“We’re taking [the Bluesberries' approach] a step at a time – I don’t have any plans to quit Black Oak,” said Athas. “If this is a hit record, we’ll deal with that accordingly!”
Athas shifted gears completely for That’s What I Know. He and co-writer Clark Findley – who played bass, keyboards, and programmed MIDI drums – considered making the album more vocal-oriented, but decided the tracks stood up well enough by themselves (only two outside musicians – drummer Johnnie Bolin and bassist Kenny Parker – were used).
“I basically did it because I wanted people to see what my guitar was all about,” said Athas. “Also, when we reviewed the songs, we decided these things should have a lot of melody, even as instrumentals.”
As on the other albums, Athas’ Strat carried the day, except on “Run Children Run,” which features a 1980 Les Paul. “I was going for a different sound and it seemed to fit,” he said. “I did a track with the Strat, and a track with the Les Paul, and I liked the Les Paul better.
“For amps, I used a Lab L-5 head on a 4 X 12 Fender cabinet – and on the other half I used a ’59 Bassman head, which is just awesome, but it belongs to Greg,” laughs Athas. “We don’t take that on the road. He won’t sell it to me – I have to borrow it!”
Athas makes sparing use of effects, sticking mainly to an Ibanez Tube Screamer. “I put the settings at two o’clock; that’s the secret to anyone’s good lead tone, because it adds the perfect amount of sustain,” he declares.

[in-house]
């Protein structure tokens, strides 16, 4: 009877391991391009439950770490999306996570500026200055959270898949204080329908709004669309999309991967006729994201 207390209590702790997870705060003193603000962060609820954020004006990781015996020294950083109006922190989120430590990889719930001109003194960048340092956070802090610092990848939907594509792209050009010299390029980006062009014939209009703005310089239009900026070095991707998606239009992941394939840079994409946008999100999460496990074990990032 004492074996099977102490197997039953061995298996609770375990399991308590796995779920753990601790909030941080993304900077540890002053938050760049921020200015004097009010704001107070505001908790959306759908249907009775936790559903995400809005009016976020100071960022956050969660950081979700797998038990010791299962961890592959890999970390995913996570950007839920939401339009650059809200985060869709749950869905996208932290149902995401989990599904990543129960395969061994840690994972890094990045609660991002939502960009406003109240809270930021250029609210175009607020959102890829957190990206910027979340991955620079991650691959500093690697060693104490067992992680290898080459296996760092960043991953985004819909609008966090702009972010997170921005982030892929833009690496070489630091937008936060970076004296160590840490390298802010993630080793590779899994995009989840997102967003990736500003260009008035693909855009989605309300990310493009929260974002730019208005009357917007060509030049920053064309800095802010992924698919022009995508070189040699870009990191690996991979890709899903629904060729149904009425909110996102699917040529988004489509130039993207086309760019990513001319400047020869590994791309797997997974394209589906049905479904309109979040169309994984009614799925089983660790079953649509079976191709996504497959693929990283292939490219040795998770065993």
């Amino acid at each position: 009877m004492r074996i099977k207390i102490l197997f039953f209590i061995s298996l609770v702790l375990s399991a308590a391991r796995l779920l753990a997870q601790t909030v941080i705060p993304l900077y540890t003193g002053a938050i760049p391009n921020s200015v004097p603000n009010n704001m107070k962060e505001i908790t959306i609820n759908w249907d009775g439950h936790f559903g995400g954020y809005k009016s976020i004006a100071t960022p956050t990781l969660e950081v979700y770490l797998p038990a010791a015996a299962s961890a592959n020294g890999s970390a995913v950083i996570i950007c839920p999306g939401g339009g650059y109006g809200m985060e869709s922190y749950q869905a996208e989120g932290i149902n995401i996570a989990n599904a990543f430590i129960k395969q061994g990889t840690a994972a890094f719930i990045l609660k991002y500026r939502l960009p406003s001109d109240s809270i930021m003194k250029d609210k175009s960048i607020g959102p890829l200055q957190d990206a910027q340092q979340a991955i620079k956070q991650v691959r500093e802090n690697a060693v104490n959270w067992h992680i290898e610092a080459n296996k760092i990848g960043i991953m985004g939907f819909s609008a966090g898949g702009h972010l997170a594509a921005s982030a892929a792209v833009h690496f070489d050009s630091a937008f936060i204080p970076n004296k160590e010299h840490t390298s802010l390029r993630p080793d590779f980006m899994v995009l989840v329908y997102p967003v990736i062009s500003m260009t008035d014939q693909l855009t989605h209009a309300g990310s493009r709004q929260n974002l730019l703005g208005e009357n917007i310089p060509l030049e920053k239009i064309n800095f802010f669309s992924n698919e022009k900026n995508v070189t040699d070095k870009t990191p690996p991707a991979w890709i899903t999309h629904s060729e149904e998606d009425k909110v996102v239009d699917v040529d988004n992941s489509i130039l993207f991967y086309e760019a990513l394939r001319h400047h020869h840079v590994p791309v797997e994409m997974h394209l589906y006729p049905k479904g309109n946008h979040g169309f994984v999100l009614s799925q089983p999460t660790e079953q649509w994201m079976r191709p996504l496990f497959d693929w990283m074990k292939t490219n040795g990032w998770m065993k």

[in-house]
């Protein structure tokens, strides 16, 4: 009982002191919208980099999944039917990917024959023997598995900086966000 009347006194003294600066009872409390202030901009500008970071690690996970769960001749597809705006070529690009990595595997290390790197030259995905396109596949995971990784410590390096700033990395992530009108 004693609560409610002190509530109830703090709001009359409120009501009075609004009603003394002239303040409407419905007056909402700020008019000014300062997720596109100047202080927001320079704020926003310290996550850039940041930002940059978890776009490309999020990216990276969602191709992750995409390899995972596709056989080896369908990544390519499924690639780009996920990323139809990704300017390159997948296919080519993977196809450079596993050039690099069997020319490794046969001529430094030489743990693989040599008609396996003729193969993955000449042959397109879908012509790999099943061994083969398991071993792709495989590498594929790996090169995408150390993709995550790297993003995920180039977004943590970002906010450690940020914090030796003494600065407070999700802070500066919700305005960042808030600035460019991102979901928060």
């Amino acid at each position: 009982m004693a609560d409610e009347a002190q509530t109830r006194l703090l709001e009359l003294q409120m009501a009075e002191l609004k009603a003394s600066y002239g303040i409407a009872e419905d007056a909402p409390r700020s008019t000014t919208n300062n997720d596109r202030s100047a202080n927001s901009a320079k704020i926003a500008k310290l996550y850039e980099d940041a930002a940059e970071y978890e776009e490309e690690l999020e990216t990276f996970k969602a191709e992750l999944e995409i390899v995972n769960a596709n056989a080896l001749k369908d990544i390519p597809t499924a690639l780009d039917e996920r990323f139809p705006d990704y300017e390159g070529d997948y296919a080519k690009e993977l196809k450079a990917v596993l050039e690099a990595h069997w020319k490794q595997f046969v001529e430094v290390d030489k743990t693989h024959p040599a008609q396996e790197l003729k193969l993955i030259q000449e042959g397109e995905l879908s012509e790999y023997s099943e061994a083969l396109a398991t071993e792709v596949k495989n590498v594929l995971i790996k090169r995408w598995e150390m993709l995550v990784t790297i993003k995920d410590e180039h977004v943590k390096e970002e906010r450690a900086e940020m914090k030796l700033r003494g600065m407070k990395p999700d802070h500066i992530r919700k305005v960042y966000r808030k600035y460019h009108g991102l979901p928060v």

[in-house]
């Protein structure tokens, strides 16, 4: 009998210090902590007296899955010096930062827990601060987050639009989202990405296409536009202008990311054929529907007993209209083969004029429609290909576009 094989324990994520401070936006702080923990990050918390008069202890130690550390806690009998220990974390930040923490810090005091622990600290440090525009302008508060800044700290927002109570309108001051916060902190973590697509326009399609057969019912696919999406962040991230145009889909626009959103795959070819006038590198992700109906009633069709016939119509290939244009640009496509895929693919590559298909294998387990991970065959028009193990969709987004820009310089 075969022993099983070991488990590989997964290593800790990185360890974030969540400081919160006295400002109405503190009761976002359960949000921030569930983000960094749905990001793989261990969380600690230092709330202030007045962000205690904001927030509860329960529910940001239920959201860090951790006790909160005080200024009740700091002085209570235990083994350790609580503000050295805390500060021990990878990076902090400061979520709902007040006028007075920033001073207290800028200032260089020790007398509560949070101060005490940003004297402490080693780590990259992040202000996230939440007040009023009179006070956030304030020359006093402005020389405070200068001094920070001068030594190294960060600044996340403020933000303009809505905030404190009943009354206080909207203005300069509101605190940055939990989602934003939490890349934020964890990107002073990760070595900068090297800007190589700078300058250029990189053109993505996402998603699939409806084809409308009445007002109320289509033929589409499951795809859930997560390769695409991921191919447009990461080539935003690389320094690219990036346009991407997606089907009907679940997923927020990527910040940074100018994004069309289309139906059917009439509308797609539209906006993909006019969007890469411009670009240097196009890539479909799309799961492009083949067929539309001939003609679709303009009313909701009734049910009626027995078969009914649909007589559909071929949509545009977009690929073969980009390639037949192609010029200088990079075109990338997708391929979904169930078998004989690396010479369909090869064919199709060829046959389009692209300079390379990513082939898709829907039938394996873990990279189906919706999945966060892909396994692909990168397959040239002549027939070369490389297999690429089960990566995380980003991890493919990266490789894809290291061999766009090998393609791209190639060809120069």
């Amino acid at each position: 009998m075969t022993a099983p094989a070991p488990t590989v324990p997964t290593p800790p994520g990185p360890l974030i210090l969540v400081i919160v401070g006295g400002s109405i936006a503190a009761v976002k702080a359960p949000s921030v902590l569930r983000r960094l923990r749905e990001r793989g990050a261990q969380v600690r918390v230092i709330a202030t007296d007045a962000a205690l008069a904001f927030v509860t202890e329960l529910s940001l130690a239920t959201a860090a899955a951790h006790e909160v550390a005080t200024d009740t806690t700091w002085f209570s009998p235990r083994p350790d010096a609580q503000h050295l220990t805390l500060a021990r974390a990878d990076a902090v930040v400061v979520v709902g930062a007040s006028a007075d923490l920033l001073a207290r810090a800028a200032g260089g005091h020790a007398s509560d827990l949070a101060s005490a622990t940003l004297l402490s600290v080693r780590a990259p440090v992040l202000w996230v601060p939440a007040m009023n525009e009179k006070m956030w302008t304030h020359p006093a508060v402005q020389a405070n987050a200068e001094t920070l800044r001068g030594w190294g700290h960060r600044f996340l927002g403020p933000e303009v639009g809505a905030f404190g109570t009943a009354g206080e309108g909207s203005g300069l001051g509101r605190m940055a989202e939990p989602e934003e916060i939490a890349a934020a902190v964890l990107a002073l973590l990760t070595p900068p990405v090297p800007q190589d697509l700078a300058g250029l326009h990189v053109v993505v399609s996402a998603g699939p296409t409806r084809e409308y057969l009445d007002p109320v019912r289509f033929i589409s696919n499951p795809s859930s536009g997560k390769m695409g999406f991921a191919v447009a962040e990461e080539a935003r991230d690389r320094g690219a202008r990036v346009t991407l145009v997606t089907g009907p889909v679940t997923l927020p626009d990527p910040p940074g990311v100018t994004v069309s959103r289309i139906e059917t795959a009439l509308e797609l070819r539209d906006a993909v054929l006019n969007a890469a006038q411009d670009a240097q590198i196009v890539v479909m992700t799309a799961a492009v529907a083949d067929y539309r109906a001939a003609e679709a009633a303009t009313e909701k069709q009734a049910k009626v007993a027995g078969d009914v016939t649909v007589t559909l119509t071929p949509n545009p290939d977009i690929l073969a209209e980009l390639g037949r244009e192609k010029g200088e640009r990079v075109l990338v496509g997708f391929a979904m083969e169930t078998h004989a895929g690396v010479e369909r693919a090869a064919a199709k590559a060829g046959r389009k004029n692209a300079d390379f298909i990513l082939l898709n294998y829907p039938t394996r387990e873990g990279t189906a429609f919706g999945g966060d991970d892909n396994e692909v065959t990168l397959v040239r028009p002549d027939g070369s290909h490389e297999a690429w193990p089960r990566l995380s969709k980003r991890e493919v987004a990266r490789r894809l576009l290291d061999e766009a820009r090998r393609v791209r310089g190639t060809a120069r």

Athas also uses a discontinued DOD digital delay pedal.
“It gives me that slight slap – the only pedal I’ve heard that does that.” He also uses a Vox Wah (not a vintage model).
“I can’t find one that sounds good anymore,” he said. “I found one for $220 at a guitar show. I might as well get a new one.”
Athas uses Ernie Ball strings, .009 to .042 on his Strats, and .010 to .046 on the Les Pauls.
His picks tend to be Dunlop-style thins, flipped so the round edge strikes his strings. This gives him a more precise, robust attack.
“You can fold the pick, and you’ve got total control. It’s right there in my fingers.”
Athas has found time for other one-off projects between his Black Oak, solo, and Bluesberries albums. In ’93 he toured with Ace Frehley before Kiss reunited, did a bill with Warrant and Dangerous Toys.
He next tried to lead another local original band, which folded. In the process, he was introduced to ex-Trapeze/Deep Purple vocalist Glenn Hughes. The connection came through former Lightning manager Morris Price, who’d also road managed Trapeze.
“Glenn came to Dallas, and Morris called and said, ‘Can you come out to this club?'” recalls Athas. “We got up and played, and we instantly clicked.”
Athas and Hughes collaborated on five unreleased songs, but were unable to sort out the business aspects.
However, a greater opportunity came from the Tommy Bolin Archives, which has reissued the late guitarist’s unheard material; when their phone call came, Athas learned that Hughes had recommended him to play on the resulting Live 1997 album. “It has done real well in Japan, and, from what I understand, on the internet. Of course, Glenn is still big in Japan.”
Athas and Hughes followed up the Live 1997 effort with a six-date Texas tour last summer, which also included Johnnie Bolin on drums. “We’re putting out another album of [Tommy Bolin] songs, all new, all arranged. Johnnie has all this stuff his brother did. We wrote new stuff around Tommy’s demos,” said Athas. “Some of this is stuff the public never got a chance to hear.”